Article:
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U.S. military chief: 'We cannot have an endless surge' in Afghanistan

By Tom Evans, CNN
Gen. Stanley McChrystal, shown at a Capitol Hill hearing Thursday, says Afghanistan forces still need U.S. help.
Gen. Stanley McChrystal, shown at a Capitol Hill hearing Thursday, says Afghanistan forces still need U.S. help.
  • Gen. Stanley McChrystal, the U.S. commander in Afghanistan, says 2011 withdrawal crucial
  • McChrystal: "It won't take longer to get this moving" so that Afghans have confidence
  • President Obama announced deployment of 30,000 more U.S. forces to Afghanistan

(CNN) -- Gen. Stanley McChrystal, the U.S. commander in Afghanistan, says the United States cannot provide the war-torn nation with an "endless surge" of combat forces.

In an extended interview with CNN's Christiane Amanpour to be aired this weekend, McChrystal said the United States and its allies are sending thousands of troops to help secure Afghanistan's future by reversing the Taliban's momentum and providing assistance to increase the Afghan national security force.

President Obama announced last week the deployment of another 30,000 U.S. forces to Afghanistan, increasing the total U.S. troop commitment to almost 100,000, while at least 25 other countries have pledged another 7,000 troops.

But McChrystal said Obama's additional goal to begin withdrawing U.S. troops in July 2011 will force Afghan officials to take the lead on ensuring their country's security.

"[The withdrawal date] tells people that we cannot have an endless surge of a significant number of combat forces," he said. "It's a forcing function to make people step up."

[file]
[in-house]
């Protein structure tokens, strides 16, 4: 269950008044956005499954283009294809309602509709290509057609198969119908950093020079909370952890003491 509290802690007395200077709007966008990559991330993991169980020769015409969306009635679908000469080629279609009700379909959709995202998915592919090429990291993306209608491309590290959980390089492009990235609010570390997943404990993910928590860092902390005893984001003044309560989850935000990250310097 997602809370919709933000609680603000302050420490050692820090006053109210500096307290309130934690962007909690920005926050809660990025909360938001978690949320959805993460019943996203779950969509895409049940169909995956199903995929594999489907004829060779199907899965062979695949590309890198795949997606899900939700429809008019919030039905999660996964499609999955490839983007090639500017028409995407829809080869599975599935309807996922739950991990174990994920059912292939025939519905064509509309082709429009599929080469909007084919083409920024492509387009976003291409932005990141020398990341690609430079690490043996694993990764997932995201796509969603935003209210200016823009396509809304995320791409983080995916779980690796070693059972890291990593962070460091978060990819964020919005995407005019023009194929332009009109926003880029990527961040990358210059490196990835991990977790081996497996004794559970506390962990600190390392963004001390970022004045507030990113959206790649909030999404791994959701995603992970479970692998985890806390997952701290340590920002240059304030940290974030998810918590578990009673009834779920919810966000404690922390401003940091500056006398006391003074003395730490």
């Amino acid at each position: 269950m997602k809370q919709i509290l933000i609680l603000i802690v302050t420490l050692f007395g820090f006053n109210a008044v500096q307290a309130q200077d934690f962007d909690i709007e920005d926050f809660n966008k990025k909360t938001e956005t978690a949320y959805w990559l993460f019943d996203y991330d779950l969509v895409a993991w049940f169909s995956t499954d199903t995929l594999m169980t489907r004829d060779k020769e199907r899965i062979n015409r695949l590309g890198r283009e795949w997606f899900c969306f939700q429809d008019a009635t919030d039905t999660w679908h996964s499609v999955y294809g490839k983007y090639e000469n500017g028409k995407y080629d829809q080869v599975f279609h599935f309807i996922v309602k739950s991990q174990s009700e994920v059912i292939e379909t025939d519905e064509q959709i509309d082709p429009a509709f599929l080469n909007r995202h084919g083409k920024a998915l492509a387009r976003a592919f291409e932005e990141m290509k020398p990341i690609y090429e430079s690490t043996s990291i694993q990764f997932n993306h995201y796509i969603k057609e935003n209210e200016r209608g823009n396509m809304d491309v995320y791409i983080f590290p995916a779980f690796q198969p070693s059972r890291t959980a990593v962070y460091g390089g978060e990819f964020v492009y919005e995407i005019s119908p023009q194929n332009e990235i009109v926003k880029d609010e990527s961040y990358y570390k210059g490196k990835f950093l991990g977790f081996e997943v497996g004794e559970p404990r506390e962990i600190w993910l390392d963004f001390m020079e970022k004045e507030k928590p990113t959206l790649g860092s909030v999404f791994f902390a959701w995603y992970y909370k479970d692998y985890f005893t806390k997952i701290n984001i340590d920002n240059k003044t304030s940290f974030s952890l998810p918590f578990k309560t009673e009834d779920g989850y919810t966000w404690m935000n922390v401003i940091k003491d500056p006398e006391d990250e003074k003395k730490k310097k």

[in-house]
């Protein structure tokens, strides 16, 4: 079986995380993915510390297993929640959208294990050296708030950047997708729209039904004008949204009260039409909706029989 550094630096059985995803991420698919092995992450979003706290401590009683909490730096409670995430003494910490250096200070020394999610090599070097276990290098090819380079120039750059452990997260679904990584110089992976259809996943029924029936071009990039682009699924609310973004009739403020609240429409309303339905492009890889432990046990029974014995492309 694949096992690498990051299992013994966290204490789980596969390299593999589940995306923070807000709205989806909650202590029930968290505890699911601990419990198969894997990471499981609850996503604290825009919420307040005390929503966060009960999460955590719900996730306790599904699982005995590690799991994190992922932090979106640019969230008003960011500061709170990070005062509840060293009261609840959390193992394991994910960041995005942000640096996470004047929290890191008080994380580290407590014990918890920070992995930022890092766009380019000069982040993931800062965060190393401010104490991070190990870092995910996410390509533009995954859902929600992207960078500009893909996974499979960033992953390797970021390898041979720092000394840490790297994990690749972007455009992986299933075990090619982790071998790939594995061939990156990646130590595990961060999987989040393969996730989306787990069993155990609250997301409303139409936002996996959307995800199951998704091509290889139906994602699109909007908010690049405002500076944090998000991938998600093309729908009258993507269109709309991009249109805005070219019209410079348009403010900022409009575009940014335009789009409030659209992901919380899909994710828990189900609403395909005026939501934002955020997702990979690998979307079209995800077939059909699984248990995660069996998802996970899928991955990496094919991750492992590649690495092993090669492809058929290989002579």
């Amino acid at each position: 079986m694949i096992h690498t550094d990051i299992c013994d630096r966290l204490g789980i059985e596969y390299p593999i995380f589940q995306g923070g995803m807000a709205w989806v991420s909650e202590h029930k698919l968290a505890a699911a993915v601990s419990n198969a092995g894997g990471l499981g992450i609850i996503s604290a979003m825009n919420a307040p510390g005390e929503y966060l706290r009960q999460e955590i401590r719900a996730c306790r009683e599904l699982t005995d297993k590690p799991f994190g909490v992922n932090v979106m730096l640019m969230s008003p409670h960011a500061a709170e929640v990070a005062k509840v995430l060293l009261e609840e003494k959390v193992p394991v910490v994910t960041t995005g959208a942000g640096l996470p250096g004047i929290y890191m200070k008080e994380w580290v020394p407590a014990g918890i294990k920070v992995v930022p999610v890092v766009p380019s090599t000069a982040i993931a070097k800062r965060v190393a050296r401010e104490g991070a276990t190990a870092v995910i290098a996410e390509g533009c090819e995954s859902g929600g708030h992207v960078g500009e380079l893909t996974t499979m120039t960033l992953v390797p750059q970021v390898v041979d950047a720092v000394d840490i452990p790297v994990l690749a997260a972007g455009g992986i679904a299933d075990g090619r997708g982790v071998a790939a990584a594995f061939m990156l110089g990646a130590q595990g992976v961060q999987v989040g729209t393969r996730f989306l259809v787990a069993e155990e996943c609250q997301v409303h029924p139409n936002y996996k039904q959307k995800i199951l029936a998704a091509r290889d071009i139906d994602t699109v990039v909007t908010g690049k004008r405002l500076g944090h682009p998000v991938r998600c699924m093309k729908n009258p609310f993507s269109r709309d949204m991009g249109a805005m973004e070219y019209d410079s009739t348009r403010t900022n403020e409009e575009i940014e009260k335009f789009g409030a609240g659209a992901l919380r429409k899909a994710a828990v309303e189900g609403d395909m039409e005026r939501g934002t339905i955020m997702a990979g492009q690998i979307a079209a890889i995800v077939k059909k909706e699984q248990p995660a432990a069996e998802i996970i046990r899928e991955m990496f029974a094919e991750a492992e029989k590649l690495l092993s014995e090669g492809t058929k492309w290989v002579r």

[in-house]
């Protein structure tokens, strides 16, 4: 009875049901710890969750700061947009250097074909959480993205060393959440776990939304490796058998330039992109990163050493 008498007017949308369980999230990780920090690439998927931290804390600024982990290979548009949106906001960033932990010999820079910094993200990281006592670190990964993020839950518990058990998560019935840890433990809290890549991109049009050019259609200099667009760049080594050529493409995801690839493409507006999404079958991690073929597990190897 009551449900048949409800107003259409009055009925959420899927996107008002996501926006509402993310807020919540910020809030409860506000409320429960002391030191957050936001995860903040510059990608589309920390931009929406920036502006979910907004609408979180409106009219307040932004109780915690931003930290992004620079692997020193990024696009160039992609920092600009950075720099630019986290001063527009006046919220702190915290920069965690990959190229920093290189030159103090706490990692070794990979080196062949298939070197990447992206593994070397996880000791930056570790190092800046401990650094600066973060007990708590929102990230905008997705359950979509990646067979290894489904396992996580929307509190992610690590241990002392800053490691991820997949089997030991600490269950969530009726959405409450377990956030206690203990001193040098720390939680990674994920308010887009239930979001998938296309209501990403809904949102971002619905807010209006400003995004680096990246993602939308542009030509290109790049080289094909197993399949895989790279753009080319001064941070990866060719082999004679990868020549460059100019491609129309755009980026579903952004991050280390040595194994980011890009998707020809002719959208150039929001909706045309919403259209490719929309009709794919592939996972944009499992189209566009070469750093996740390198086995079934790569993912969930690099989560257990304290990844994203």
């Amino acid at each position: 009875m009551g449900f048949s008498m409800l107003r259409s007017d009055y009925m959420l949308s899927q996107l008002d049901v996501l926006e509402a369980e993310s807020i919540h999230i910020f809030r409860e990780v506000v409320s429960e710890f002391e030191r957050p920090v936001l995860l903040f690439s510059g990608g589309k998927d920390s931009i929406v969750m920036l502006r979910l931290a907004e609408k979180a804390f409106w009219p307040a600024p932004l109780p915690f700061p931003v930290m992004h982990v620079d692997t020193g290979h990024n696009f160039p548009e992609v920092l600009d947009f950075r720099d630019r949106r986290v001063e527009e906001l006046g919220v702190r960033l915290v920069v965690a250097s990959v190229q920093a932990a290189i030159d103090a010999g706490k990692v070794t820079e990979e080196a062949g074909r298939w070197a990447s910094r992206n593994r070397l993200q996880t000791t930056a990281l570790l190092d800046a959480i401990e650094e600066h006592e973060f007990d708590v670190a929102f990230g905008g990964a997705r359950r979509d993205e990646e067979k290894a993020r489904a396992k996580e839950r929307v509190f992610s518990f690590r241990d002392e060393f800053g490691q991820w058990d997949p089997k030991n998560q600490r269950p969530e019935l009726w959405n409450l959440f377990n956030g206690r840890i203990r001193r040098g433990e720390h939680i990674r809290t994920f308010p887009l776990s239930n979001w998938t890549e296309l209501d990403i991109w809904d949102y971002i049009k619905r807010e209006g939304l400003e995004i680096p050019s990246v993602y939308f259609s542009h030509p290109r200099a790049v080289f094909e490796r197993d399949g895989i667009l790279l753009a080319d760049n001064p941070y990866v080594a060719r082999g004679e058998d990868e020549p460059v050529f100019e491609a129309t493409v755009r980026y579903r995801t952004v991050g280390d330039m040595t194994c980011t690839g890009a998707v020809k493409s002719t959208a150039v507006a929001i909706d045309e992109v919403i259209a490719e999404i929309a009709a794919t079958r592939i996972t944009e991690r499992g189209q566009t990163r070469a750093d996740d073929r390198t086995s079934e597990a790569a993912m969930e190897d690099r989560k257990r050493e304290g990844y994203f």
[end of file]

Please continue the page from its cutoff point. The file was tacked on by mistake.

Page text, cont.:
Afghan President Hamid Karzai has said his forces will take the security lead in five years, despite doubts among military analysts that the Afghan army and police will be able to provide a sufficient number of trained forces in that period.

McChrystal rejected concerns that the July 2011 withdrawal is too early.

"It will take longer, but it won't take longer to turn the momentum," he said. "It won't take longer to get this moving in the direction where Afghans have confidence."

McChrystal said he has already seen counterinsurgency efforts reverse the momentum of the Taliban in such areas as central Helmand and parts of Kunar and Khost provinces.

With the troop surge starting early next year, McChrystal said the strategy will be "to take away from [insurgents] that which they need -- access to the population. It's to go to key areas, expand security in those areas, and prevent the insurgents from having access."

McChrystal said the goal is to protect population centers to enable the government to improve security and governance. He also stressed the importance of avoiding civilian casualties, which have drawn criticism from Afghans, because they make it less likely the Afghan people will support the coalition.

"It is better to miss a target than to cause civilian casualties," he said. "We can always target enemy leaders later. We can't make up for the fact that we killed civilians."

Amanpour concluded her interview by asking McChrystal about the rare off-duty moments he enjoys in Afghanistan, times when reporters have seen him jogging around his headquarters in Kabul listening to his iPod.

He said his play list usually includes books: "I'm listening to one right now about George Washington and the Marquis de Lafayette and their relationship during the Revolution."

Asked whether he has drawn any lessons from the book, McChrystal said, "I think what you take away from George Washington is that it's always tough to include the ability to work with all the different players. ... So what I'll try to do is be a good team member as we focus our way forward."